Landon v. State
Alaska Court of Appeals
1999 WL 46543 (1999)
A domestic restraining order was served on Shelton Landon (defendant) requiring him to stay away from A.B. and her residence. While the restraining order was in effect, A.B. contacted the police after hearing a popping sound, running outside, and seeing that the tires of her cars had been slashed and Landon was running away from her residence. Landon was charged with violating a domestic restraining order and criminal mischief. Before trial, the state (plaintiff) issued a notice of its intent to have A.B. present throughout the trial pursuant to Article 1, Section 24 (§ 24) of the Alaska Constitution, which gave crime victims the right to be present at all criminal proceedings at which the defendant had the right to be present. Landon moved to exclude A.B. from the courtroom during the testimony of other witnesses. The court excluded all witnesses other than Landon, A.B., and the police officer who responded to the scene. At trial, the police officer testified that no witness had provided a description of Landon or his clothing. A.B. testified that she recognized Landon as he was running away because of the red coat he was wearing. Landon was convicted and argued on appeal that the court erred in denying his motion to exclude A.B. from the courtroom during other witnesses’ testimony. Landon contended that his due-process right was superior to A.B.’s right to attend the trial; A.B.’s presence during the officer’s testimony deprived Landon of his constitutional right to confrontation because A.B. could have altered her testimony after hearing the officer’s testimony; and because § 24 was not self-implementing and the legislature had not enacted implementing legislation at the time of Landon’s trial, it was improper for the court to rely on § 24 in ruling on Landon’s motion to exclude A.B.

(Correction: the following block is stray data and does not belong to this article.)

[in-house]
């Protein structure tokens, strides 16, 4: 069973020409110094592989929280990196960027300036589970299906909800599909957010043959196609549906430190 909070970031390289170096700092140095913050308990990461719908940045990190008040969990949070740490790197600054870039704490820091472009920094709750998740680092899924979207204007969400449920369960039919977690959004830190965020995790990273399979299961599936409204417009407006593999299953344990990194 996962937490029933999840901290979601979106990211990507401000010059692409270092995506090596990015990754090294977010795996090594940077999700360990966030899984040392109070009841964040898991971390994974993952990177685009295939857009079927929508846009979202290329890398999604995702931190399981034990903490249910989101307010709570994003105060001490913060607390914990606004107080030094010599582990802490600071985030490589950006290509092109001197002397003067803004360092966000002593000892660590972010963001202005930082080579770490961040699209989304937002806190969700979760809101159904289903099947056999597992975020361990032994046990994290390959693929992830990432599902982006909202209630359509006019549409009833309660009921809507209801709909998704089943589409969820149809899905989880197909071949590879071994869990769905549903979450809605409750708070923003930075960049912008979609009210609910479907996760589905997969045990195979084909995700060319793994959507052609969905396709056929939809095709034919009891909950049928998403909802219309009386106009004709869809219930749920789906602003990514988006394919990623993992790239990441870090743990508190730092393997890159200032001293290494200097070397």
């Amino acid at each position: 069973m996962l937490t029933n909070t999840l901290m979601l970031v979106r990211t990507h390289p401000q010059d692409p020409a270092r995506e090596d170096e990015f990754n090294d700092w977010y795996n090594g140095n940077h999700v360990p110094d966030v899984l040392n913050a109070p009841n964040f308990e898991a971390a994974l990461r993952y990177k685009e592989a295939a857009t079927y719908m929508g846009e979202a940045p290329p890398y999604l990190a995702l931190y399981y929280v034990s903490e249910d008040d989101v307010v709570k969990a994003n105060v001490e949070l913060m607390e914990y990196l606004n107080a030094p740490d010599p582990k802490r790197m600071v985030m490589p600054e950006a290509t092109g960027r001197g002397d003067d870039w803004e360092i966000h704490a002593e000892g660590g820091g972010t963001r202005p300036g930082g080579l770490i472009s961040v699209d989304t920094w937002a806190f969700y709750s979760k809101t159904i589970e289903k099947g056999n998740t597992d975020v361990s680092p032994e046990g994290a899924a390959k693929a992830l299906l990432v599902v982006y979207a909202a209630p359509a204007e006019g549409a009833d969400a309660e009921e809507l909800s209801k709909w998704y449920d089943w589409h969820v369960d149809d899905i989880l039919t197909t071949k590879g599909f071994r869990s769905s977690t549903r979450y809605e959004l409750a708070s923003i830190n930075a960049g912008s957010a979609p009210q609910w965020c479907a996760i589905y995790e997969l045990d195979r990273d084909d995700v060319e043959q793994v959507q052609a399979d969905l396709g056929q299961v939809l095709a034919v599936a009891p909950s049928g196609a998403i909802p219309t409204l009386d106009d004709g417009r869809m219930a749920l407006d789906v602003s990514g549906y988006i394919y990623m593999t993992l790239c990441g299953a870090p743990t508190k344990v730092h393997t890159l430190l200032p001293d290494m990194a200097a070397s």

Rule of Law
Holding and Reasoning (Coats, C.J.)
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